The Seattle Aquarium is planning a grand expansion that will add at least 40 percent more exhibit space and cost at least $90 million to build. The expanded aquarium will be equipped to attract nearly twice as many visitors as today along the future park-like post-viaduct waterfront. Steve Goldsmith reports. (Puget Sound Business Journal)
Port commissioner getting donations from executives involved in Shell deal
As Port of Seattle Commissioner Bill Bryant raises money for his gubernatorial campaign, he’s getting help from executives in companies involved in the deal to bring Shell Oil drilling equipment to a Seattle port terminal. Bryant, a Republican who declared his run last month to challenge Democratic Gov. Jay Inslee, has received $2,500 in campaign donations from Paul Stevens, CEO of Foss Maritime, according to campaign filings. Records also show that Mark Tabbutt, listed as the chairman of Saltchuk Resources, the maritime conglomerate that owns Foss, has given $1,500. Joseph O'Sullivan reports. (Seattle Times)
New website reveals strategies for improving Hood Canal ecosystem
If you want to know how the Hood Canal Coordinating Council is working to protect and restore Hood Canal, take a look at a new website created by the council. It is called OurHoodCanal.org. The website is an attractive and functional companion to the “Hood Canal Integrated Watershed Plan” (PDF 325 kb), a five-year strategic plan focused on programs that can be accomplished by the coordinating council and its members. Hood Canal Coordinating Council is made up of county commissioners from Kitsap, Mason and Jefferson counties, along with leaders from the Skokomish and Port Gamble S’Klallam tribes. Christopher Dunagan reports. (Watching Our Water Ways)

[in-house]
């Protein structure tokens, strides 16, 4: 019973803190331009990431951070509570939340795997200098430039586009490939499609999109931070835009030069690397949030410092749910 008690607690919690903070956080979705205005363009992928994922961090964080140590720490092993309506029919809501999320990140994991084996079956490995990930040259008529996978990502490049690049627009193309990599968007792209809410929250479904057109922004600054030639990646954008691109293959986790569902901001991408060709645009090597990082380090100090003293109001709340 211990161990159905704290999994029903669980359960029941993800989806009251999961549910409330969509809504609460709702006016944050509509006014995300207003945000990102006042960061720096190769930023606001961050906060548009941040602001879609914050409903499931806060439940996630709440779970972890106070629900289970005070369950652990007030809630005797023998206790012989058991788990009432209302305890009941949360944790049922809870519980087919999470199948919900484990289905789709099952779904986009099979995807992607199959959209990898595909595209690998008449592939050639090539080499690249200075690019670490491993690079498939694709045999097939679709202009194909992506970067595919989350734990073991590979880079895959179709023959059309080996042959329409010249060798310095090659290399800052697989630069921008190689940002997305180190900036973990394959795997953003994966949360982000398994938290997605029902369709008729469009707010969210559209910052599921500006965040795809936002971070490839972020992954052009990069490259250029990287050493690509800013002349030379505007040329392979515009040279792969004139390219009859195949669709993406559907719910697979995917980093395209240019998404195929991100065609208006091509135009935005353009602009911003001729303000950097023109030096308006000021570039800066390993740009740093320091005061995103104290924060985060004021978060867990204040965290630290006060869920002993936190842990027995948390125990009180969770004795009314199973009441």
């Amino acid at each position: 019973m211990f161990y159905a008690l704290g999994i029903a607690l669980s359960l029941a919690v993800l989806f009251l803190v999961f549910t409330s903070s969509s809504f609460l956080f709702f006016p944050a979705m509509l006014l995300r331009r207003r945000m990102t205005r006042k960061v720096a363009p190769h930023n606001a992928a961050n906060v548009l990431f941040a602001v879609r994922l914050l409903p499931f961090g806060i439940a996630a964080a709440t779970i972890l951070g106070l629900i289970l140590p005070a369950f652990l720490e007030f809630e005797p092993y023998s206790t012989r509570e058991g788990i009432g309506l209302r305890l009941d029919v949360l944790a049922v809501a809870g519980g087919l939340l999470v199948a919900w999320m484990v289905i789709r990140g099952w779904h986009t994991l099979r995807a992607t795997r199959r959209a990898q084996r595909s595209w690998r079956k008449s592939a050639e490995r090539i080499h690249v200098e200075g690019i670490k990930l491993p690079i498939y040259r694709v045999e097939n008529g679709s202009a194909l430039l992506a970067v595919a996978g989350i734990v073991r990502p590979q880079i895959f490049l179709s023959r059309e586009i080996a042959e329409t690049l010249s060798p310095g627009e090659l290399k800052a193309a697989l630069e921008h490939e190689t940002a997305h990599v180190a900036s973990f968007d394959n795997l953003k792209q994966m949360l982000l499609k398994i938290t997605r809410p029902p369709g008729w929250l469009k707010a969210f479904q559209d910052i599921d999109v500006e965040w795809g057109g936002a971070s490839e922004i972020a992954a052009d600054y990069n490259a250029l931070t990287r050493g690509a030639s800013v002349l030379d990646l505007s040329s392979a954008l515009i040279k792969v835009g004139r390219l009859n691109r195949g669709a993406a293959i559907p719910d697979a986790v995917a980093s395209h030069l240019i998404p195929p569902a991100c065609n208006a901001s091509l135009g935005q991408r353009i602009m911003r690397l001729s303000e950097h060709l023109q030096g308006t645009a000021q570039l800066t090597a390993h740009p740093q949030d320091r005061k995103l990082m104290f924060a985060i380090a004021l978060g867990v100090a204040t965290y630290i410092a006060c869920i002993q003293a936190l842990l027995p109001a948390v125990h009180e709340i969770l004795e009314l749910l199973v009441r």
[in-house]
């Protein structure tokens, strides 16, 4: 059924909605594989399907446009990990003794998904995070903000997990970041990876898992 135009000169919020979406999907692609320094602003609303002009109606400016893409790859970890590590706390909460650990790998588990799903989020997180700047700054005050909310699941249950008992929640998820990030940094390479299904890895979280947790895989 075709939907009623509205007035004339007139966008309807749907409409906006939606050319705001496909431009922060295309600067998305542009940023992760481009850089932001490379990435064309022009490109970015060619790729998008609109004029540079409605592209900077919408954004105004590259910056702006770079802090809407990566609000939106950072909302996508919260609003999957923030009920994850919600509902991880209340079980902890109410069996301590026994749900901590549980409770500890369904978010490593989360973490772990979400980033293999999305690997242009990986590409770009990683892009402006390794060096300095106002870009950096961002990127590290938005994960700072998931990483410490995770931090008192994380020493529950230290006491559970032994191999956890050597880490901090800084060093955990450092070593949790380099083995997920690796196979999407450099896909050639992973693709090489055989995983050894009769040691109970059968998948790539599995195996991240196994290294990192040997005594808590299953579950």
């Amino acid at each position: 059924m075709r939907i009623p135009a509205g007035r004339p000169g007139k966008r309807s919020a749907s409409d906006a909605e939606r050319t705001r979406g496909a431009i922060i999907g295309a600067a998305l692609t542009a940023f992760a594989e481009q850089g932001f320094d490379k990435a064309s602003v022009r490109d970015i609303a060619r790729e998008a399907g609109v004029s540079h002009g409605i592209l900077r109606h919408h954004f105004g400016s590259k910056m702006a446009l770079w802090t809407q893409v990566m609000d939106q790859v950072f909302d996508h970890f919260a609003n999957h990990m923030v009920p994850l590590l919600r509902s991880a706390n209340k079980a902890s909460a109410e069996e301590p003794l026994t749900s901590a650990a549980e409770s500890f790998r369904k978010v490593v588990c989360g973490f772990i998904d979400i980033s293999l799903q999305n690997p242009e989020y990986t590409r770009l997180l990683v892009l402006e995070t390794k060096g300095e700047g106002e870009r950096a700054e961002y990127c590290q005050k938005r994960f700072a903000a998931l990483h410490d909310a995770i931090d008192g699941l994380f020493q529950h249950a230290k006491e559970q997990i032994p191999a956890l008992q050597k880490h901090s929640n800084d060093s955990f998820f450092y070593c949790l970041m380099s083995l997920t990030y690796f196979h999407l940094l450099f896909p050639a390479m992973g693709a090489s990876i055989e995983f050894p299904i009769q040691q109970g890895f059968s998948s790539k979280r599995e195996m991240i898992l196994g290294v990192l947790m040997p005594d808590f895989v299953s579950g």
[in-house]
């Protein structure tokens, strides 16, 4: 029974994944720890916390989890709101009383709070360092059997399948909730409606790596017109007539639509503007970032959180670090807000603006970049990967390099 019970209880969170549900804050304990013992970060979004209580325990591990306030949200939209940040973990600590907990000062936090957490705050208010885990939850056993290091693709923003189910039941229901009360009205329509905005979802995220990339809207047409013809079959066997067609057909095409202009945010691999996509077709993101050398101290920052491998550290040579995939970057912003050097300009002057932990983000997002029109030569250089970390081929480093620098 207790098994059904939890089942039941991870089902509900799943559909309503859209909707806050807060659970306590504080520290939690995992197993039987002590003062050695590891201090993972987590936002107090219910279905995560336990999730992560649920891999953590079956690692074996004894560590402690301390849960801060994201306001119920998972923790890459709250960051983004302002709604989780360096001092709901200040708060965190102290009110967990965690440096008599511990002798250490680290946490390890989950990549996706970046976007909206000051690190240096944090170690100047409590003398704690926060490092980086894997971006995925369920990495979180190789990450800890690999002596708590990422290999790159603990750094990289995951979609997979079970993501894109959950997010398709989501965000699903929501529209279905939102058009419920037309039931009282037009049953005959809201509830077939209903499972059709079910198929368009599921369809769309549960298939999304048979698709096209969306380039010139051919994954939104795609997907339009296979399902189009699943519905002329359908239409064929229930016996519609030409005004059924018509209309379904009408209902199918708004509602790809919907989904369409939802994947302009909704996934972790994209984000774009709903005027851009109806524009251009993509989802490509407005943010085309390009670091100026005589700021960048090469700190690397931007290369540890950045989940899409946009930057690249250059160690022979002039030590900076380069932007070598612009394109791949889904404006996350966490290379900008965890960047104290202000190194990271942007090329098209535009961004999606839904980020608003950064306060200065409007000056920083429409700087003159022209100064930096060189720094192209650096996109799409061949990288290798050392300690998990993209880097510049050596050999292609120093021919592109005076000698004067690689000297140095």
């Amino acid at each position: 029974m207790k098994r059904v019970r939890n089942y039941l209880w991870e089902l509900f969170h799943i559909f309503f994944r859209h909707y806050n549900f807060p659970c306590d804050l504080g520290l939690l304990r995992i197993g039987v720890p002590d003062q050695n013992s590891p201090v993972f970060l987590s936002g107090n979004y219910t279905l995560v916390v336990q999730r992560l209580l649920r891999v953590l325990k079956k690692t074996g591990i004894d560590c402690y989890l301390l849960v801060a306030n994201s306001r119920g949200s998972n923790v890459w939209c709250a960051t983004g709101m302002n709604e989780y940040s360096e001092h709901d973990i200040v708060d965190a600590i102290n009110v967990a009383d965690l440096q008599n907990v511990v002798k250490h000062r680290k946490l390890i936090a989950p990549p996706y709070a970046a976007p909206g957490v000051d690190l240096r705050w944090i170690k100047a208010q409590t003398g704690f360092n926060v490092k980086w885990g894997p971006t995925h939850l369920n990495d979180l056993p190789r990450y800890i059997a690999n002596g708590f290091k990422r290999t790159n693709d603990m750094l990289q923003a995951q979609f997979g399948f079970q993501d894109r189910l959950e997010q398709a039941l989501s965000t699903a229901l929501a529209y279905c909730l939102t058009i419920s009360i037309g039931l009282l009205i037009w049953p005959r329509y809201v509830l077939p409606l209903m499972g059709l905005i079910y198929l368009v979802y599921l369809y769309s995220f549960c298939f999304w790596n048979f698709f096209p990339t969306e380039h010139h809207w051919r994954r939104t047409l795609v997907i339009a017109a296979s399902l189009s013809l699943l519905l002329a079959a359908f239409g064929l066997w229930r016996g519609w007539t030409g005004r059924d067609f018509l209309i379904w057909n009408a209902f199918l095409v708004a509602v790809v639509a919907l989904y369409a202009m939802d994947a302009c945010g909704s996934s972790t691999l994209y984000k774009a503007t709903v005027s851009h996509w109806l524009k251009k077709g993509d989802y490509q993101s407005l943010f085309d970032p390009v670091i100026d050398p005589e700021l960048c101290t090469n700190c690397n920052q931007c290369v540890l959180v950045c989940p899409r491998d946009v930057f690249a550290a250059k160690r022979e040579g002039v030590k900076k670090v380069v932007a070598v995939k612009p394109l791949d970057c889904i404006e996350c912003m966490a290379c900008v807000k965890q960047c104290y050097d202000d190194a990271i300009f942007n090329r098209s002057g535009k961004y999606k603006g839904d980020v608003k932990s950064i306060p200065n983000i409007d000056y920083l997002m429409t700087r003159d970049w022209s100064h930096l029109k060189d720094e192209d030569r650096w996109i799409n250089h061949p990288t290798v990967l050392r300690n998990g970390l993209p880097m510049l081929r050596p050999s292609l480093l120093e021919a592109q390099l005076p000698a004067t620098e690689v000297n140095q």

Coal is coming: Wyoming company aims to ship 24M tons of coal through Washington ports
If the terminals in Longview and Bellingham are approved, more than 20 million tons of coal a year could move through them. That's just from one company. Washington state is well positioned to become the next major hub for oil and gas refinement and exporting because of its proximity to Asia. Now, the coal industry wants in on the action. Wyoming-based Cloud Peak Energy Resources LLC (NYSE: CLD), a major player in U.S. coal mining, wants to see the contentious proposed Gateway Pacific Terminal in Bellingham and Millennium Bulk Terminal in Longview, Wash. developed. Then, it wants to use the terminals to ship huge quantities of coal to Asia. Sarah Aitchison reports. (Puget Sound Business Journal)
Petronas-led group gives conditional okay for B.C. LNG project
A Malaysian-led consortium has given conditional approval to press ahead with plans to export B.C. liquefied natural gas. State-owned Petronas and its Asian partners said Thursday that the Pacific NorthWest LNG joint venture will proceed, subject to the completion this fall of a federal environmental assessment of the terminal to be built near Prince Rupert in northern British Columbia…. The Canadian Environmental Assessment Agency (CEAA) launched its review of Pacific NorthWest LNG in April, 2013, but has halted the process several times since then because the regulator sought more information from the proponent. Brent Jang reports. (Globe and Mail)